5 Lessons From Elizabeth Gilbert (That Have Not Much To Do With Eating, Praying, or Loving)

I admit it: “Eat, Pray, Love” is not one of my favorite books. It’s not even in the top 1000. Actually, it annoyed me so much in parts that I skipped long sections of it.

Eat, Pray, Love
Eat, Pray, Love (Photo credit: Wikipedia)

But I adore Elizabeth Gilbert and couldn’t wait to read a profile of her by Steve Almond, another one of my favorite writers, in this week’s New York Times Magazine.

Many of you are probably wondering: How can you be an admirer of Elizabeth Gilbert and not a fan of “Eat, Pray, Love”? I mean, really, what else has she done? It’s simple: Elizabeth Gilbert is a writer’s writer. She is a master craftswoman. She is a daring, entertaining, and outrageously flexible writer.

I loved Elizabeth’s essays. As a journalist, a biographer, short story writer, or an essayist, she could write vividly and movingly about anything from cowboys and pioneer life to Hank Williams III. (My personal favorite? Her piece about being a waitress at the Coyote Ugly bar that later inspired a movie…) I particularly loved one of her novels, Stern Men, about a young woman working and falling in love on lobster boats.

So at the time in 2006 I was excited to read her memoir about searching for meaning, identity, and joy across the world. Like the rest of female America, a friend passed the book onto me. I had recently gone through my own period of sadness, loss, and confusion after a horrific breakup and the death of my father. I could relate to sitting and sobbing on the bathroom floor, devoid of hope and desperate for answers and meaning (for me, one of the most powerful scenes in the book).

Yet after enjoying the section of Eat, Pray, Love about her stay in Italy, somewhere in India, she lost me as a reader. I started to find her story self-indulgent and sort of boring. First of all, I’m not a New Age-type of person. When faced with crisis, I do not meditate or do yoga. But I’ll leave my complaints about Eat, Pray, Love (and the movie, her Oprah stuff, etc.) for now. (One critic perfectly states my ambivalence about the book: “[‘Eat, Pray, Love’] is the worst in Western fetishization of Eastern thought and culture, assured in its answers to existential dilemmas that have confounded intellects greater than hers. You may be a well-off white woman, but if you are depressed, the answer can be found in the East, where the poor brown people are sages.”)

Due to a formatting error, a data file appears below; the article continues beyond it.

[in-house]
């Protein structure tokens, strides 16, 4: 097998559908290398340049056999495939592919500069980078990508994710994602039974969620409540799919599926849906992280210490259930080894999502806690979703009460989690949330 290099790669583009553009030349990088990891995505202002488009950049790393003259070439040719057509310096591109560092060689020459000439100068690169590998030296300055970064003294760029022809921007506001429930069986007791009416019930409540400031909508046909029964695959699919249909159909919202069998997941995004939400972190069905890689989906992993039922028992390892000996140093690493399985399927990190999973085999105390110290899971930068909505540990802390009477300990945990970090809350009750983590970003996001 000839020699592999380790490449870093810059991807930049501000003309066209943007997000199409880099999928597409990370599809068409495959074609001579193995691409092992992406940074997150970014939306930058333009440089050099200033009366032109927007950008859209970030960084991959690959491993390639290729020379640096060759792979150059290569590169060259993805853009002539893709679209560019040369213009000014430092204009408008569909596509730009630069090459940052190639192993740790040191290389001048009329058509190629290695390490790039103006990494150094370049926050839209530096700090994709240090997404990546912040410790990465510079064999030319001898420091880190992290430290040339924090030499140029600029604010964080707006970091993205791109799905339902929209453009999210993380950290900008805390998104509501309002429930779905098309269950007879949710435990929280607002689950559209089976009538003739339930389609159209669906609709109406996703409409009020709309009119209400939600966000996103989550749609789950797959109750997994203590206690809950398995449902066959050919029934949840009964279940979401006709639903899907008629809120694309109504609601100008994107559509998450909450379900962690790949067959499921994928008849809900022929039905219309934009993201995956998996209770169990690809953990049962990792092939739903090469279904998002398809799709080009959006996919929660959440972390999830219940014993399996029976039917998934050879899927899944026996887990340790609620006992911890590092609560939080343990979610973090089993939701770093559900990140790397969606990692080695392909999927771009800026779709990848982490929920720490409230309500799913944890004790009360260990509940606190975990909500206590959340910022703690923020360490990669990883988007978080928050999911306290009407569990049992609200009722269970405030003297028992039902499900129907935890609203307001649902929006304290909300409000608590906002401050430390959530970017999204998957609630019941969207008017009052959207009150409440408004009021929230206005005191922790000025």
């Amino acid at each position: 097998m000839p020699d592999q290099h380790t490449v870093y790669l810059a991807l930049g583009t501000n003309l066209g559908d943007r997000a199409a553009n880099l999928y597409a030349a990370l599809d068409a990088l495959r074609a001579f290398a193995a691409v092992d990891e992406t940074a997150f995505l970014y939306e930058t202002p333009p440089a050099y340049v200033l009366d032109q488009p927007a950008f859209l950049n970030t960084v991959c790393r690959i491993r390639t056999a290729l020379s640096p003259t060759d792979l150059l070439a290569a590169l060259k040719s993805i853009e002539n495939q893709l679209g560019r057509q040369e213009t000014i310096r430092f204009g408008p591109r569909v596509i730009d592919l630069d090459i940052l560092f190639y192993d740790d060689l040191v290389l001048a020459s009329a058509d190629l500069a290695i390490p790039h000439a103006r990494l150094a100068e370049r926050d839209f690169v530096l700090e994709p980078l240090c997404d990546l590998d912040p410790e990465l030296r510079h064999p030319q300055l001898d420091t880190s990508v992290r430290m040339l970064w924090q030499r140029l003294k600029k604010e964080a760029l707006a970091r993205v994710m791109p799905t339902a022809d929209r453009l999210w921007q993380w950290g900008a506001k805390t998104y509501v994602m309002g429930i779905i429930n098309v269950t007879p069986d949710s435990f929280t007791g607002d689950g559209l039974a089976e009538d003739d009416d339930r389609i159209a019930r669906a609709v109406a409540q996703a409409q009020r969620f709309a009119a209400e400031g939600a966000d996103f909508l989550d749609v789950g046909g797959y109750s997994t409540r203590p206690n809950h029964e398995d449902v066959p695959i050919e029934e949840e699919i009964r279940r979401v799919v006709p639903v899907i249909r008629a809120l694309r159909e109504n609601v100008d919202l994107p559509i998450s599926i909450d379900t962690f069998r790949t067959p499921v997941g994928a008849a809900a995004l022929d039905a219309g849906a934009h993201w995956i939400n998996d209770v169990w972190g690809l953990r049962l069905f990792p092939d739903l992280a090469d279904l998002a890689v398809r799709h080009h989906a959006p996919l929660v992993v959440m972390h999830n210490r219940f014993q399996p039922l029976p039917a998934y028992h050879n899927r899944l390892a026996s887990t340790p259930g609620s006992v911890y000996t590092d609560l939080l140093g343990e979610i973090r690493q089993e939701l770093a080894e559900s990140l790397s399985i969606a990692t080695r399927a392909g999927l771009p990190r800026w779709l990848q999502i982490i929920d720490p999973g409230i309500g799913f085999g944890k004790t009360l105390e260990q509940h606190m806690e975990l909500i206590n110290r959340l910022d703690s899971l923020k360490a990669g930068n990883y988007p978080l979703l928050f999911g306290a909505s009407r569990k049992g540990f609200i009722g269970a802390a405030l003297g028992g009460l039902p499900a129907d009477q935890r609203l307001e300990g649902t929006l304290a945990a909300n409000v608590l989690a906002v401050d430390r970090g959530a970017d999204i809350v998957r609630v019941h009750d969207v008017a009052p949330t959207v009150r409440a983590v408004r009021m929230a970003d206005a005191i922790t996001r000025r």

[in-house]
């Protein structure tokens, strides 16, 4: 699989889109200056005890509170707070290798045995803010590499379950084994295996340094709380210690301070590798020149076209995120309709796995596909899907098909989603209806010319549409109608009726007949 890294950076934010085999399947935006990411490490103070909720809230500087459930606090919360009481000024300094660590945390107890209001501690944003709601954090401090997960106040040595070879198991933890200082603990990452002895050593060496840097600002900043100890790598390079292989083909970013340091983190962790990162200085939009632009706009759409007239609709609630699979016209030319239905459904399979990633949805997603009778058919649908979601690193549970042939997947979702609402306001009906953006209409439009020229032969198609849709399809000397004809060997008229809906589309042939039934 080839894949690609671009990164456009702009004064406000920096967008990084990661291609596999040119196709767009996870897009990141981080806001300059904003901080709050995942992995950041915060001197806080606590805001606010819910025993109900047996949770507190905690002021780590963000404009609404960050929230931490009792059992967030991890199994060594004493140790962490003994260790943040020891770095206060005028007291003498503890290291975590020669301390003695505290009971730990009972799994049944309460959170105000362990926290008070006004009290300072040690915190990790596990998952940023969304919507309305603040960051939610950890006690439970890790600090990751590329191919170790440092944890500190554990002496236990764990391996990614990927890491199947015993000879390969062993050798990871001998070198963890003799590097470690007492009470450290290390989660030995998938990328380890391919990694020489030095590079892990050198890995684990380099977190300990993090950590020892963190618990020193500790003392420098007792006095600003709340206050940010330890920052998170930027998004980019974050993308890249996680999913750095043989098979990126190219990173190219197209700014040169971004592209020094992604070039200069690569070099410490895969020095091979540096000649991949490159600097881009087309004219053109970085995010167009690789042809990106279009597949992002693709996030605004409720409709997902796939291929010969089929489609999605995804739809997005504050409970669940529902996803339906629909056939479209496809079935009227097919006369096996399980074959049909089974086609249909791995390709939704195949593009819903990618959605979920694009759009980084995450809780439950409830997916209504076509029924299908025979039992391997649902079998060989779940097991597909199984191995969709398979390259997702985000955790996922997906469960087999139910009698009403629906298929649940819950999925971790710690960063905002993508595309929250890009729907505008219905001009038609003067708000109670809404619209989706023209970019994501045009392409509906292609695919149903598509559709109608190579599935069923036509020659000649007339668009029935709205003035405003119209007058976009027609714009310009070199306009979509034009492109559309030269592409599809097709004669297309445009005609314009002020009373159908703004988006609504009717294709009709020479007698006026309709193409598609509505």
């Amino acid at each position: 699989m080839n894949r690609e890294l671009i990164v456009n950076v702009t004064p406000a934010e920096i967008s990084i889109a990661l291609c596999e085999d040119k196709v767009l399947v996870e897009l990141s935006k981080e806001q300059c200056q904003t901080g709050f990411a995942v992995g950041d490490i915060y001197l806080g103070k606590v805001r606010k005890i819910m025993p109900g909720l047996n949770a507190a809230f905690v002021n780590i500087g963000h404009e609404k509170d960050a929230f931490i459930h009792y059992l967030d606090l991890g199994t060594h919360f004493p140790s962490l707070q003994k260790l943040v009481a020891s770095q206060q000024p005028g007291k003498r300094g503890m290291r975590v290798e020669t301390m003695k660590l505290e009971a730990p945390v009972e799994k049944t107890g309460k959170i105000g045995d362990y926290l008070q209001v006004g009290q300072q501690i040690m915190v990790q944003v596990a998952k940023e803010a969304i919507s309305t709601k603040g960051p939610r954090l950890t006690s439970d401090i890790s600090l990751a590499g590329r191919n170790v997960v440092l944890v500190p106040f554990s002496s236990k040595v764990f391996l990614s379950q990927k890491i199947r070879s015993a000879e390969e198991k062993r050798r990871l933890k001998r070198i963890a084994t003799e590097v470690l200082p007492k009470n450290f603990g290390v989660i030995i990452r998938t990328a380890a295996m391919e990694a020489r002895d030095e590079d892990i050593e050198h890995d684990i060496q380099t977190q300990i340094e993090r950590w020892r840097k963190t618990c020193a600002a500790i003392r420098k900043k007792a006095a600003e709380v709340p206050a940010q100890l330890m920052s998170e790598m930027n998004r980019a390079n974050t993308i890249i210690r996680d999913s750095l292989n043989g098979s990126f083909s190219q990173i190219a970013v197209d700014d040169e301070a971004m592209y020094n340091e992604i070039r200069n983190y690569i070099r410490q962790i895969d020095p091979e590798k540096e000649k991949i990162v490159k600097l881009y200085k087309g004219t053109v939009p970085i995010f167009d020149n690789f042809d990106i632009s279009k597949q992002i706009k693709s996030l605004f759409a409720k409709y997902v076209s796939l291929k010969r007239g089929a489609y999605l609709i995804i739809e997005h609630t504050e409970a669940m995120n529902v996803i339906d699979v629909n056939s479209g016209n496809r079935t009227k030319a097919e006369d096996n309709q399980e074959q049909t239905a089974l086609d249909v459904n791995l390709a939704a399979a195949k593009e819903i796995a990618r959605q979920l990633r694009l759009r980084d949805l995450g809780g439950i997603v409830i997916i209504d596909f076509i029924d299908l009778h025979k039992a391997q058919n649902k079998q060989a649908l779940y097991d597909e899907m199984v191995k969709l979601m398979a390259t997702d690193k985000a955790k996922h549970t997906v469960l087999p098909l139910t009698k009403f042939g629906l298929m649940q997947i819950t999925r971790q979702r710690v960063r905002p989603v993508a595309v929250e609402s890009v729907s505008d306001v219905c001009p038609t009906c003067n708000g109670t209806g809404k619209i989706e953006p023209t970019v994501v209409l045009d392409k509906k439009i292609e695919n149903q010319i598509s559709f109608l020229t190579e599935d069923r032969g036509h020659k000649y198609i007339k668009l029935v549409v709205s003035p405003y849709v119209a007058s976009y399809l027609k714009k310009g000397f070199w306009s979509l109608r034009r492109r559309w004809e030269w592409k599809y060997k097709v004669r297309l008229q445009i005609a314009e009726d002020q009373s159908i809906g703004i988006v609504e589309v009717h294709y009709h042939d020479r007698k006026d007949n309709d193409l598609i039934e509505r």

But we all get through losing our way in life and find a path toward resilience in different ways. I didn’t fault Elizabeth herself for the media creation of her as a self-help guru that was created over the next years. And I loved her follow-up to Eat, Pray, Love, Committed: A Love Story. I had recently married too (at age 35) and had been struggling with my own thoughts about independence, compatibility, and the daily negotiations of marriage.

Yet even if you find no connection to Elizabeth’s writings about her journeys of self-discovery, as writers of all types (bloggers, journalists, scholars, fiction writers), we can find important lessons from Elizabeth’s career. After reading the New York Times profile, I realized how much there is to learn from Elizabeth herself.

1. Write like you have nothing to lose. Be bold, be unexpected, and challenge your readers and yourself.

2. Don’t confine yourself to one genre when you’re passionate about many. Elizabeth has written and spoken about her dislike for the term “chick-lit.” As a respected and award-winning journalist and literary novelist, she was baffled when she wrote about her own search for meaning and love but was suddenly relegated to the category of soft, light, and fluffy “women’s writing.” In her soon-to-be-published book The Signature of All Things: A Novel, she is going back to her literary fiction roots with a “serious” epic of historical fiction. Elizabeth refuses to be defined by literary categories or by readers’ and critics’ expectations of her work.

3. Don’t be afraid of being happy and content in your personal life. Strive for it in any way you can. Artists of all types make the mistake, according to Elizabeth, of believing that true creative genius only arises from suffering and misery. Gilbert believes that the balance and satisfaction that she found in her own personal life actually allows her to be a better writer. She does not romanticize the pain and sorrow that she has experienced and has no desire to return to it for the sake of art.

4. Find a community who loves you and respects you for who you are as a person and a writer. Gilbert surrounds herself with like-minded and loyal friends. She has long friendships and finds self-imposed seclusion to be harmful to her own creative processes. Her friends are her coaches, her critics, her family, and her greatest admirers.

5. Don’t use an “artistic tempermanent” as a crutch. Yes, writers and artists can be sensitive, passionate, imaginative, emotional, and turn inward. But passion and creativity will only get you so far. Hard work is the key to success on your own terms. You need to learn discipline and develop a strong work ethic. Art of all kinds is ultimately most about work — hard, difficult work.

Her next book, coming out in October, is called “The Signature of All Things: A Novel.” It’s an epic story set in cities across the globe of the Whittaker family during the eighteenth and nineteenth centuries. First, there is Henry Whittaker, who becomes the richest man in Philadelphia from the South American quinine trade. The book’s heroine is his daughter, Alma, who becomes a botanist and researcher. It’s about evolution and the tension between reason, science, and the spiritual and divine, and it’s about love and passion.

Do you plan on reading her new novel? What did you think of Eat, Pray, Love? Are you a fan of Elizabeth Gilbert?





Enhanced by Zemanta